In a column for the Ottawa Citizen, MLI Managing Director Brian Lee Crowley predicts that in 2016 the federal government will fail to meet expectations that our leaders can fix Canada’s social and economic problems. Contrary to popular opinion that they were anti-government, the Conservatives had plenty of interventionist policies, but they were “mugged by the reality that even with the best of intentions, the state is actually a remarkably poor instrument of social control and change”. And it’s a sure bet the Liberals will be too.
By Brian Lee Crowley, Jan. 2, 2015
My prediction for 2016? It will be a lot like 2015. Except the Liberals will be getting the blame instead of the Tories.
What will be the same is that the irresistible force of rising public expectations will yet again crash into the immoveable object of government incapacity and failure.
The predictable outcome will be a choleric outpouring of bile on social media as the disaffected heap scorn on the alleged incompetence of our leaders who supposedly could fix anything they like if only they tried hard enough.
The bitterness will be compounded by the still-widespread belief that the Tories were anti-government, whereas the Liberals came to power campaigning on the belief that government is a force for good and that every social problem can be made better by a timely and well-crafted intervention.
Neither of these beliefs stands up to scrutiny. The Tories wanted to re-equip the military but failed woefully. Ditto for their attempts to conjure up a fourth national mobile telephone operator out of thin air or to punish the railways for being efficient. They spent a tenth of GDP on largely ineffectual tax credits that were thinly disguised social engineering (“If you do what we want, we’ll give you back some of your tax money”). When they left office government spending was at an historic high. They continued with Paul Martin’s plan to pour billions in new money into the hands of the provinces for health care, despite the indisputable evidence that money is not the problem and that many other national universal-access systems get better value and cost less.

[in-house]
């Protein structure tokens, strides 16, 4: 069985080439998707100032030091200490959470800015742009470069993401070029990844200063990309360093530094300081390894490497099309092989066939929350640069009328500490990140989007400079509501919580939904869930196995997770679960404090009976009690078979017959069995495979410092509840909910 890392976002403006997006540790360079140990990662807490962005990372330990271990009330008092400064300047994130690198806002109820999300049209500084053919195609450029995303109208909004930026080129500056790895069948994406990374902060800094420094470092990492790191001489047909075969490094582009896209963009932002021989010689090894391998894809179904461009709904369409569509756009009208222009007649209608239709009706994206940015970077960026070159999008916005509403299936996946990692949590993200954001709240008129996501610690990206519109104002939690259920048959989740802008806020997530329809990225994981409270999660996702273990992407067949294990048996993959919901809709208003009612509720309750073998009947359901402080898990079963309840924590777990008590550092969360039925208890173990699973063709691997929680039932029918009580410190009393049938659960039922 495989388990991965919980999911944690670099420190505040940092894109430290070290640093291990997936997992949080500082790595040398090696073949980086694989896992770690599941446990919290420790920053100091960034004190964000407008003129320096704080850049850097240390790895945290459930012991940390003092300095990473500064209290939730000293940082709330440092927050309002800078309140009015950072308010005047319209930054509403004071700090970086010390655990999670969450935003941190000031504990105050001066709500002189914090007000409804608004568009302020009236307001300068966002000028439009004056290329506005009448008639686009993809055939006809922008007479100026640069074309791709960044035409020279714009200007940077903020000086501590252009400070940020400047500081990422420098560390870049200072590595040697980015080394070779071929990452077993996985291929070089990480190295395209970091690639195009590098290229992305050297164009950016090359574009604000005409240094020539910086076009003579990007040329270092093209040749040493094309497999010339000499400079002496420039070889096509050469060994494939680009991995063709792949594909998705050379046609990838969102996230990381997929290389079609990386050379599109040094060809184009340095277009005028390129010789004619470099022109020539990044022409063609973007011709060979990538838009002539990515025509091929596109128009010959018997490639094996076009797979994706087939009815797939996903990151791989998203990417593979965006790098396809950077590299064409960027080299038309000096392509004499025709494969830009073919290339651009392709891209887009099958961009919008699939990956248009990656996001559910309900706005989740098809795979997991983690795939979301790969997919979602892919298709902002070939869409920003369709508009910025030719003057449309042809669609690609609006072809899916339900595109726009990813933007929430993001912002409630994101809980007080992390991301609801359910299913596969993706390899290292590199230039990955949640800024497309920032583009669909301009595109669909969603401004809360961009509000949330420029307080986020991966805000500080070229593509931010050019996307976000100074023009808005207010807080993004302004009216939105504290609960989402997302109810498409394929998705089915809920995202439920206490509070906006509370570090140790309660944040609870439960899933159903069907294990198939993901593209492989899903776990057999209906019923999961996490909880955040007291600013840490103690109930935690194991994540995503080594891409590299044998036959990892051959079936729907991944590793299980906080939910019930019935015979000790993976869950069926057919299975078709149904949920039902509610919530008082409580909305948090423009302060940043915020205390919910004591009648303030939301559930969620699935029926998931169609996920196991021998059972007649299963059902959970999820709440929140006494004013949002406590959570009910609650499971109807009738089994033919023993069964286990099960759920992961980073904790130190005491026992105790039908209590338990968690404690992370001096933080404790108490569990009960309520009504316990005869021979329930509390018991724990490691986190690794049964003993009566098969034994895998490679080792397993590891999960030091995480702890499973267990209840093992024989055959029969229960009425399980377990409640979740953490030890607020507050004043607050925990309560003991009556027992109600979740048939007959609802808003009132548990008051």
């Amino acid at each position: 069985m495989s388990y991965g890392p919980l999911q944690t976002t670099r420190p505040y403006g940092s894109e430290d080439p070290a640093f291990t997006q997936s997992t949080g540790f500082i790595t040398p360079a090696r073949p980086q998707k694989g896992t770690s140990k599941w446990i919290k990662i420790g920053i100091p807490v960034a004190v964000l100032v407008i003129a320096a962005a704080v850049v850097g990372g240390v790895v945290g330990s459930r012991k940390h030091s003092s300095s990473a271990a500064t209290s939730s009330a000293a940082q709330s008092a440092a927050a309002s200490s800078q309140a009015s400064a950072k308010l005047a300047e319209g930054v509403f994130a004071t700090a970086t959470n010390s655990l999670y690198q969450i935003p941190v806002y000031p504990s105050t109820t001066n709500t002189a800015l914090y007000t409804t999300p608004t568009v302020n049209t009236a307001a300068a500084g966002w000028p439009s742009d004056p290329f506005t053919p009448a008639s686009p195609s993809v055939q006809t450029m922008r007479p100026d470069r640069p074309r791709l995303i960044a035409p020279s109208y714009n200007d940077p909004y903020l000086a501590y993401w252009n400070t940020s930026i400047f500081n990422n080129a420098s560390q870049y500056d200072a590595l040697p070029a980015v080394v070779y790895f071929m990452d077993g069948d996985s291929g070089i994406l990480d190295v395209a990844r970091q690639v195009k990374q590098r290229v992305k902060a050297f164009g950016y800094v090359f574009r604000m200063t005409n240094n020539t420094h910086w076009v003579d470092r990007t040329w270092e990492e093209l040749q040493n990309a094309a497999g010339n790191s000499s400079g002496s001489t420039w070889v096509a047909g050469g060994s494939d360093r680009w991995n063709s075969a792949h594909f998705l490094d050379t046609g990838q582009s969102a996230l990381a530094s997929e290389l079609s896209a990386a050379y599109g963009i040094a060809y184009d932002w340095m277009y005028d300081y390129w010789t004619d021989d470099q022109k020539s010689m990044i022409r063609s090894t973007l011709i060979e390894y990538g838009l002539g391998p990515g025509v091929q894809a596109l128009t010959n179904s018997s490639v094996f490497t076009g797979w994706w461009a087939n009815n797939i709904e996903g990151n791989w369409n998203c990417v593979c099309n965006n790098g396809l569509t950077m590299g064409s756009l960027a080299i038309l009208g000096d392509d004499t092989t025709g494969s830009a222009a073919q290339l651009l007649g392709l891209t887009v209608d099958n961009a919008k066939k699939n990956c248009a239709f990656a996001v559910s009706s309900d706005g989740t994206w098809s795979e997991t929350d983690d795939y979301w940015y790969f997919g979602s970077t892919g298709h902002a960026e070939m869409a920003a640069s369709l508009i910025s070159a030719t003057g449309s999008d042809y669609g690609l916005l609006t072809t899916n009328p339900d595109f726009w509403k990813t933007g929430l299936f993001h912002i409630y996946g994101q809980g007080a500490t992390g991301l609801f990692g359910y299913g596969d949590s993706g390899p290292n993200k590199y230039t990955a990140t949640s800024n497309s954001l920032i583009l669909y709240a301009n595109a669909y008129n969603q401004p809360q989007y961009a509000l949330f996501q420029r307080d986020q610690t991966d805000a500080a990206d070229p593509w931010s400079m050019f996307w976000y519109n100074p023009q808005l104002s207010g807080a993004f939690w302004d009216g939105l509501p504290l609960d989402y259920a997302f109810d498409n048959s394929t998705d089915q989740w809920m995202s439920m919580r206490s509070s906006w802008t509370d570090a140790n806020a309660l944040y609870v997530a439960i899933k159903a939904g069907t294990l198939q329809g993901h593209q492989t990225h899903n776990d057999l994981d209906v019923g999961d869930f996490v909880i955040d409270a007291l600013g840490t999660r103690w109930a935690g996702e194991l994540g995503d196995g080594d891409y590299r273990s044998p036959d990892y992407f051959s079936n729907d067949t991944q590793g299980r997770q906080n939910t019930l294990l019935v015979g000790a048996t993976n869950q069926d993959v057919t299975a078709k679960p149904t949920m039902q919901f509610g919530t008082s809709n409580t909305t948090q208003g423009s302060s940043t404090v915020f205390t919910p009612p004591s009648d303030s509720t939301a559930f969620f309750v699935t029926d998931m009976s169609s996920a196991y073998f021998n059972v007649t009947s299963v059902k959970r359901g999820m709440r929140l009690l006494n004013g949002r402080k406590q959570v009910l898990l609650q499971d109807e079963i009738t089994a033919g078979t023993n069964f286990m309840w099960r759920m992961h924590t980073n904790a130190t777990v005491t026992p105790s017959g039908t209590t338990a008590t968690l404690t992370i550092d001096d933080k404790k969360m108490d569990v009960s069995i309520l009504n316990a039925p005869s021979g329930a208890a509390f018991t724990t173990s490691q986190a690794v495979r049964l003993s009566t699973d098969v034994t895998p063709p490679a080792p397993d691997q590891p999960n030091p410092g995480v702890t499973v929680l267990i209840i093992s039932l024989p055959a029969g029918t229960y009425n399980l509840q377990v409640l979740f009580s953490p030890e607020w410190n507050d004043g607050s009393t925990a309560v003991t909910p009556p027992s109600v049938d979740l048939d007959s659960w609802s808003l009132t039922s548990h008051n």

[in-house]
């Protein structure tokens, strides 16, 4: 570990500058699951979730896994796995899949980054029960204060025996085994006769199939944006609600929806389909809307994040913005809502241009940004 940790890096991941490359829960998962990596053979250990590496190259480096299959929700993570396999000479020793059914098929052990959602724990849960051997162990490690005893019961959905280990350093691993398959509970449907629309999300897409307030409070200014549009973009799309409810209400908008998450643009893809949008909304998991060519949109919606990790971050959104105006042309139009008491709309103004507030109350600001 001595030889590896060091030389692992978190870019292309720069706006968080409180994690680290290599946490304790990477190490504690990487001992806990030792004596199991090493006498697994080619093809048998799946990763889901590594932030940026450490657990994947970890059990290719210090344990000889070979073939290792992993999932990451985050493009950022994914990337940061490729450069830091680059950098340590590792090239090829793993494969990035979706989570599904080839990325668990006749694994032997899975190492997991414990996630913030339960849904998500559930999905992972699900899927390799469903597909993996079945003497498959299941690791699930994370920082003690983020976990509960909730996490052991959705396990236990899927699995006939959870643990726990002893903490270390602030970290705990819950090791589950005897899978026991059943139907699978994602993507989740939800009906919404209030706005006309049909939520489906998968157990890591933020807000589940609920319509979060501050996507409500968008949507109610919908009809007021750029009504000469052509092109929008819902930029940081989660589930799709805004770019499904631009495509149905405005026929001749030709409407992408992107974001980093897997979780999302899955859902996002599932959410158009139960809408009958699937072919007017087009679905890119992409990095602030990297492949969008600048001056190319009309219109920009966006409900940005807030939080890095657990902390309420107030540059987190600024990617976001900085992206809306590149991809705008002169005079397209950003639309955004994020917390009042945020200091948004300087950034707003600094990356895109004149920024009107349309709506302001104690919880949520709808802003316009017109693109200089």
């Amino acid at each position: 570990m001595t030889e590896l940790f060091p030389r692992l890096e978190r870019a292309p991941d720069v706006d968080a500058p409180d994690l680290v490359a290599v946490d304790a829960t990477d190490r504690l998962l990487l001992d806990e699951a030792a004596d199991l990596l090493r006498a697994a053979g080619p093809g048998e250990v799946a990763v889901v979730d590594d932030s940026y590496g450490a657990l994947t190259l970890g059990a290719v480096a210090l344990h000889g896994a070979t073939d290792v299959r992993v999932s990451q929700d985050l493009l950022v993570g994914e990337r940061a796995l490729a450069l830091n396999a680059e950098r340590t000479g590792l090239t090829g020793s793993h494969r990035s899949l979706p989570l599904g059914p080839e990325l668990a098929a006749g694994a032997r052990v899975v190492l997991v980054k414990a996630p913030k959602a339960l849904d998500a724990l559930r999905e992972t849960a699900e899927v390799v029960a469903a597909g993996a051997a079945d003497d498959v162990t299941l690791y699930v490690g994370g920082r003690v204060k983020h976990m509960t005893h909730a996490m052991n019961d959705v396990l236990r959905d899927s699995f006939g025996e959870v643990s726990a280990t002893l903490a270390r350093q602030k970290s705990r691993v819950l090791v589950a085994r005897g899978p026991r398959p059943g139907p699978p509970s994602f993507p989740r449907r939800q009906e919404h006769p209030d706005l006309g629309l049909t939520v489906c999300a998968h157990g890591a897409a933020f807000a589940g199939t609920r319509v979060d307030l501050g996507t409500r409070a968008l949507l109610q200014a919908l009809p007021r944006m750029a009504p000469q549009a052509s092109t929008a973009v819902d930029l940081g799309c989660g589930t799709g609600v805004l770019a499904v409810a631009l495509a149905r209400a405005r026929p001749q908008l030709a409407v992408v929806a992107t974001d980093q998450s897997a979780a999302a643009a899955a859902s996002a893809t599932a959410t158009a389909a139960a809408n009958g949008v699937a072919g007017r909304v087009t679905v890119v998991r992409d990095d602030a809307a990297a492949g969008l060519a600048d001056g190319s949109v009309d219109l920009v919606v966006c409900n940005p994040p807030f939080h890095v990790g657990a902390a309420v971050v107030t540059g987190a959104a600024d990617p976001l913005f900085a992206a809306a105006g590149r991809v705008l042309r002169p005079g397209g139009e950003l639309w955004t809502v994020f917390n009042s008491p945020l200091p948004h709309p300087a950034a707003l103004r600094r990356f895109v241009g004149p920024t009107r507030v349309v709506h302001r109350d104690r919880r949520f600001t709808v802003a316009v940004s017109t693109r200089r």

This was no anti-government government. It was a government mugged by the reality that even with the best of intentions, the state is actually a remarkably poor instrument of social control and change.
The Liberals, therefore, have made a fundamental error in assuming that the problem with government in Canada under the Tories was that the place was run by people who didn’t believe in what they were doing. Now that well-intentioned folks who believe in the power of government to do good are in the saddle, well, everything will be different.
While in opposition, Tom Axworthy, former top advisor to Trudeau père, tried pointedly to warn the Liberals this was a delusion. In a document he wrote for the party’s 2006 convention he cautioned, “Liberalism’s dirty secret is that government doesn’t seem to work well much of the time.” And in support of this shocking break with Liberal orthodoxy he cited myriad failures that occurred under the previous Liberal government, including gun registry cost overruns, lengthening queues at the immigration wicket, military procurement woes, dreadful conditions on many Aboriginal reserves, etc.
Now the Liberals are back with an ambitious agenda to stimulate the economy, bolster the middle class, reduce inequality, save the planet, revolutionise relations with Aboriginal people, build green infrastructure, make peace with the public service, renew the military’s equipment (that comes up a lot, doesn’t it!), save medicare, and much more to boot.
In this they will almost certainly fail more than they will succeed because the reason so many of these problems remain unresolved is not bad intentions or “lack of political will.” They remain unresolved because government is actually a poor instrument for solving most of them and the little government can do is entirely incremental, not revolutionary.
The looming crisis of our democracy is the growing anger sparked by the clash between the public’s expectation that every problem can be legislated or regulated away by omnipotent government, and the reality that governments struggle every day to do relatively simple tasks like deliver the mail, build needed infrastructure and equip our soldiers. Contrary to the expectations of many, this anger cannot be appeased by the election of an activist government. It will be exacerbated until the public’s exaggerated expectations can be brought into line with government’s actual abilities.
Happy New Year.
Brian Lee Crowley (twitter.com/brianleecrowley) is the Managing Director of the Macdonald-Laurier Institute, an independent non-partisan public policy think tank in Ottawa: www.macdonaldlaurier.ca.